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Thread: More OBD-II infos

  1. #1
    FLAC cproaudio's Avatar
    Join Date
    Aug 2002
    so cal 2 hours from everywhere

    More OBD-II infos

    I have the Tricom scanner from Alex C. Peper at I chose the Tricom because my 97 Tacoma is not my final project. I'll be changing the vehicle sometime in the future. The Tricom will read ALL OBD-II protocols so I'm set for any type of vehicle I plan to buy in the future. I have used it to scan my friends cars ranging from Toyota 96 Tacoma (VPW) Sienna (ISO9141), Sequoia (ISO9141), Tundra (ISO9141), 2001 Tacoma (ISO9141), GMC P/U (VPW), Ford Ranger (PWM). All worked flawlessly. For some reason, Toyotas have much higher engine load and throttle position at idle speed.

    here are some additional infos

    There are 3 OBD-II ptotocols, VPW, PWM, ISO. If you're sure that you're gonna use the scanner for only one car, then a single protocol scanner would work for you. It'll save you some money. If you think you're gonna use it in different cars later on, maybe trading in your current car and get a different car, then you should get an all in one reader. The software is configurable to read 1 protocol (faster) or auto detect 3 protocols (slower) on initial connection.

    It is safe to leave the OBD-II scanner plugged into the OBD-II port all the time. When you run the obd scanner software, the scanner sends a request to the ECU then it sends the info back to the CarPC. It's read only so it doesnt change anything to the engine computer. More info check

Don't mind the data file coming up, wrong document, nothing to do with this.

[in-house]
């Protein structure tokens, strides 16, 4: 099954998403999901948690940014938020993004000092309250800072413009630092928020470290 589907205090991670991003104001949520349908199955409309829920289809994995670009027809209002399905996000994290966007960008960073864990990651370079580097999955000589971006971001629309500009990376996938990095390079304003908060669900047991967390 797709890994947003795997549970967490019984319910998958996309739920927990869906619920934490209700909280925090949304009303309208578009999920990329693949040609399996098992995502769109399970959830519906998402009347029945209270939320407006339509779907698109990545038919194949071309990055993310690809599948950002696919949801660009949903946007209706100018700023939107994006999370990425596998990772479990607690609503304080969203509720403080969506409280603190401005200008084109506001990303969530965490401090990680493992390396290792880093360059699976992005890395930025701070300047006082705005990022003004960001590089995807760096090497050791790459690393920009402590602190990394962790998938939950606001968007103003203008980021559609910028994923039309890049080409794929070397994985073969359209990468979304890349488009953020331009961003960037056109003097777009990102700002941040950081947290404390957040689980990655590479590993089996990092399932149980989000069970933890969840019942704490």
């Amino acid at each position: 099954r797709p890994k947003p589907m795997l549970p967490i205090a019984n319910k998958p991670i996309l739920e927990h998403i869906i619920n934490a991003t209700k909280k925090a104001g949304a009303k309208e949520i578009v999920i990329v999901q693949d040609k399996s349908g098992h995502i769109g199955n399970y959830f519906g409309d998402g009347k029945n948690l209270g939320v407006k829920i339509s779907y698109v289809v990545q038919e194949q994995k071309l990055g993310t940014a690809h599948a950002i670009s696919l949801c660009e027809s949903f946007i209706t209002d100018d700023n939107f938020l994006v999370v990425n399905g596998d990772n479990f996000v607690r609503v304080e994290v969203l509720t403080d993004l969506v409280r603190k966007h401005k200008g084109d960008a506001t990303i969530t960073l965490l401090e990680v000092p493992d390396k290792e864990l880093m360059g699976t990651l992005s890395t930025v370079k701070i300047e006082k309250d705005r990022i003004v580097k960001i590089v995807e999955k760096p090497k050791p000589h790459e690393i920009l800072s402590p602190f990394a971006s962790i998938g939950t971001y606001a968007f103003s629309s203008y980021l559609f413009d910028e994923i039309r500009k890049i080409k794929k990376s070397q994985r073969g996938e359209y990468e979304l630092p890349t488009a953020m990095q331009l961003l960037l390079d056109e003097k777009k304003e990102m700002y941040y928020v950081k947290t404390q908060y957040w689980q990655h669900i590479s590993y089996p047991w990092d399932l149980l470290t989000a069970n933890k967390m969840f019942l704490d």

OBD-II Permanently Connected

    Update speed. When I first got my scanner going, the update speed was about once a second (software default). It was barely tolorable. It's fine for freeway driving b/c VSS, RPM dont change that much. For street, it was a bit on the slow side. When I first take off from a dead stop, it would show 0MPH, then when the screen refreshes it's showing 15MPH then 22MPH and so on. There are 2 things you need to do to increase the refresh rate, limit the data you want to view and decrease pause time between requests. Instead of sending request of all the data, request only the data you want to use such as RPM and VSS. For example, My tricom is capable of sending 40 requests per second. This means if I only send request for RPM, my RPM will take 40 readings in 1 second. That's pretty damn fast. If I send request for RPM and VSS, the refreshment will be 20 times a second Still pretty fast. If I send request for all the sensors, the refresh rate would drop down to 2 updates per second. 2 pr second is not fast but it's tolorable during normal driving. Second way is to decrease the time in between the requests. For example. If the scanner has a 50millisecond pause between requests, the scanner will send 20 requests per second. This means you'll get 20 readings per second. If you decrease the 50 millisecond pause down to 25 milliseconds you'll get 40 readings per second.

    Some OBD-II scanners also clear check engine codes which I think it means they'll write to the engine computer. I feel much safer with a scanner that's read only. I dont wanna f'up my ECU. I can clear my check engine code by disconnecting the battery for 10 seconds.

    Anything else I find I'll update this post.

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  2. #2
    Low Bitrate
    Join Date
    Nov 2003
    Sugar Land, TX
    wow...looks like ther are a ton of threads that should be moved!

  3. #3
    Maximum Bitrate owenjh's Avatar
    Join Date
    Nov 2003
    I say we sticky this, lots of good info in easy to find and read format
    Thanks crpoaudio
    CarComputer Status: New Car & Broken (Motherboard Fried)
    Owen JH | My Linux Blog | The Tech Fellows


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